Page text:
In addition, BMI is helpful in predicting certain conditions and disorders such as cardiovascular conditions, and an association has been established between BMI values and some cardiovascular risk factors in adults and children, such as the increasingly common occurrence of hypertension in children and adolescents and high lipoprotein levels in blood.36

Body circumferences

Measurements of certain body circumferences in healthy subjects provide adequate information about body composition and, ultimately, fat, muscle, and bone volumes.37 Many circumferences may be measured, including those of the arm, thigh, waist, and hip. Of these, the muscle circumference of the arm is of the greatest interest in the field of nutritional anthropometrics because it is used to assess body muscle mass and because of its correlation to protein reserve. Arm circumference is measured with a measuring tape at the equidistant point between the acromion and olecranon. Since arm circumference depends on the fat and muscle compartments, formulas have been devised to estimate the muscle and fat areas, using the Gurney and Jelliffe nomogram. Thus, the muscle area is considered to measure the protein reserve, while the fat area measures the energy reserve. These are used to calculate the muscle/fat index, the ratio between the fat and muscle areas, which results from dividing the tricipital skinfold by arm circumference.38

Another parameter of interest in subjects with overweight or obesity is the measurement of waist and hip perimeters to calculate the so-called waist–hip ratio (WHR). WHR is an accurate indicator for estimating the amount of visceral fat in an individual.39 However, it should not be forgotten that some aspects, such as gluteal muscle mass volume or subject age will somewhat decrease the accuracy of WHR as an estimator.40

Other researchers have raised doubts about the efficacy of WHR for the diagnosis of chronic conditions in children.41 By contrast, many studies have emphasized the significance of WHR for nutritional assessment in children and adolescents, as it provides information about the potential development of metabolic syndrome in the future.42 Some authors even think that the WHR has a greater predictive value than BMI for some conditions such as cardiovascular disease or diabetes in children.43

Other epidemiological studies in obese subjects have similarly established that the combination of abdominal and hip circumferences is the best discriminant factor for the detection and quantification of the risk of suffering cardiovascular disease, thus showing its greater sensitivity as compared to abdominal circumference alone.44

The conicity index proposed by Valdez et al.45 in 1992 is also of particular value for assessing body fat distribution. This index is used to assess fat volume in the abdominal region of adult subjects. The use and effectiveness of the conicity index in children and adolescents is still questioned. To calculate the index, the waist circumference above the umbilical level in meters, the maximum height of the subject in meters, and total body weight in kilograms are required. The conicity index considers the human body as a cylinder which has at its smaller end an index of 1.00. Its greater end would correspond to the base of two perfect cones whose wider point would be identified with the subject's abdomen, which would represent an index with a maximum value of 1.73.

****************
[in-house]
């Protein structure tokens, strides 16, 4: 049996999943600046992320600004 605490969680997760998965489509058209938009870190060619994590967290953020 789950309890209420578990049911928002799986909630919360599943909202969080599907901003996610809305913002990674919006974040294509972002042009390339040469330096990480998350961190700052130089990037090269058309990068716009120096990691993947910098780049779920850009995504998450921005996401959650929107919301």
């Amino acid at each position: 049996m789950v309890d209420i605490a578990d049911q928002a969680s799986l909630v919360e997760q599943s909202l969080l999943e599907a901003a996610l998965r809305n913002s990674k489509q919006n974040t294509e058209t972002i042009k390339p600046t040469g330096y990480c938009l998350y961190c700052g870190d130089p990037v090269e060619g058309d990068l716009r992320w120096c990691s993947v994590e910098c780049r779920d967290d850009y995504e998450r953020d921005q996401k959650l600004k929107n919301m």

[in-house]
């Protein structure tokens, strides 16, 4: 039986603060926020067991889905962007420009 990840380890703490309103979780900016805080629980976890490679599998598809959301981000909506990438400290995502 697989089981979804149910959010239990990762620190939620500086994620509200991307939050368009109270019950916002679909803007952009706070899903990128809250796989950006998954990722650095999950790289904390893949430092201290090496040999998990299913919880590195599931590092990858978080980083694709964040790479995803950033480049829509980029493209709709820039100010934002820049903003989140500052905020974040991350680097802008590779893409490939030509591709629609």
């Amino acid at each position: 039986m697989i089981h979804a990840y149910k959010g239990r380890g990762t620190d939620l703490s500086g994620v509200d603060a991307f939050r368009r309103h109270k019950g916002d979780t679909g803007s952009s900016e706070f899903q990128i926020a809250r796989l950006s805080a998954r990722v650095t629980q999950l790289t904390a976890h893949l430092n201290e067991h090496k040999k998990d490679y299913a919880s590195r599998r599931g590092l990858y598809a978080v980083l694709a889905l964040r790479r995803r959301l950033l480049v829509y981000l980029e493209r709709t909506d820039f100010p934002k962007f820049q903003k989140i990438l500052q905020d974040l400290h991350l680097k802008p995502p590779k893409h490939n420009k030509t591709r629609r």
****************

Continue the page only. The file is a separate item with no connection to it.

In 1993, these authors showed a high correlation between the conicity index and WHR (r=0.64–0.86). As compared to the WHR, the conicity index provides information about total adiposity volume but, unlike the WHR, it does not take hip circumference into account, which according to Wardle et al.46 gives it an advantage when comparing subjects of different body builds. Despite this, however, many authors recommend a more detailed analysis of the ability of the index to assess both abdominal adiposity and its potential value for predicting cardiovascular risk in adults, adolescents, and children.47

An additional indicator of fat accumulation pattern in children is the centrality index, which correlates measurements of skinfolds in the abdominal region and limbs. The subscapular and tricipital skinfolds are most commonly measured. High scores in the centrality index suggest an android fat distribution pattern, while low values correlate to a gynoid fat distribution pattern.48


Excess body fat is related to cardiovascular problems such as atherosclerosis, high blood pressure, diabetes, dyslipidemia, chronic obstructive pulmonary disease, and osteoarthritis. It is therefore essential that healthcare professionals (both nurses and physicians) are trained and updated on the use of these procedures. The early detection and diagnosis of severe conditions such as obesity and their impact on health, particularly in the younger population, depends to a certain extent on the adequate management and routine use of such procedures in the population at risk.

Conflicts of interest

The author states that he has no conflicts of interest.

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Please cite this article as: González Jiménez E. Composición corporal: estudio y utilidad clínica. Endocrinol Nutr. 2013;60:69–75.